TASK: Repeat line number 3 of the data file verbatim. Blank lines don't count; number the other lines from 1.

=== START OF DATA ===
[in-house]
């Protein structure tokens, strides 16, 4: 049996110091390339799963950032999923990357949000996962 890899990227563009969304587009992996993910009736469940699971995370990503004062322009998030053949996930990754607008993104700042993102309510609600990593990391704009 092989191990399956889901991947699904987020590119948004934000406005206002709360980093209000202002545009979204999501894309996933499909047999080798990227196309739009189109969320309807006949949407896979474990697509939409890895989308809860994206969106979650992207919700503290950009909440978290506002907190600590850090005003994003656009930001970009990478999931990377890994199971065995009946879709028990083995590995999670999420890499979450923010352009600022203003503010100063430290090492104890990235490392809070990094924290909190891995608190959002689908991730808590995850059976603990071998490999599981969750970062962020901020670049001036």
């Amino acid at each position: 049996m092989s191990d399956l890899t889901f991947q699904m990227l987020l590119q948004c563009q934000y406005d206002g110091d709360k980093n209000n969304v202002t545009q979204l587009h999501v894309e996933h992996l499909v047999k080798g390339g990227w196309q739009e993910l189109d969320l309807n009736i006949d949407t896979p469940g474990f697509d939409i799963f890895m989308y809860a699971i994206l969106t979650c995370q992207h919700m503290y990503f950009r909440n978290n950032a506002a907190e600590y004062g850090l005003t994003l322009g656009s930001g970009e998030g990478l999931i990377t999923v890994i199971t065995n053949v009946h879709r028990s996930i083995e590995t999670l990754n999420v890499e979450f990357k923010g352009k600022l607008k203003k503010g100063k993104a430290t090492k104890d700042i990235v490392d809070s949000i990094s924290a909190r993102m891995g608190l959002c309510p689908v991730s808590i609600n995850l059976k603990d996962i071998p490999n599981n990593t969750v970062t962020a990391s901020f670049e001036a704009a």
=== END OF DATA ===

């Amino acid at each position: 049996m092989s191990d399956l890899t889901f991947q699904m990227l987020l590119q948004c563009q934000y406005d206002g110091d709360k980093n209000n969304v202002t545009q979204l587009h999501v894309e996933h992996l499909v047999k080798g390339g990227w196309q739009e993910l189109d969320l309807n009736i006949d949407t896979p469940g474990f697509d939409i799963f890895m989308y809860a699971i994206l969106t979650c995370q992207h919700m503290y990503f950009r909440n978290n950032a506002a907190e600590y004062g850090l005003t994003l322009g656009s930001g970009e998030g990478l999931i990377t999923v890994i199971t065995n053949v009946h879709r028990s996930i083995e590995t999670l990754n999420v890499e979450f990357k923010g352009k600022l607008k203003k503010g100063k993104a430290t090492k104890d700042i990235v490392d809070s949000i990094s924290a909190r993102m891995g608190l959002c309510p689908v991730s808590i609600n995850l059976k603990d996962i071998p490999n599981n990593t969750v970062t962020a990391s901020f670049e001036a704009a």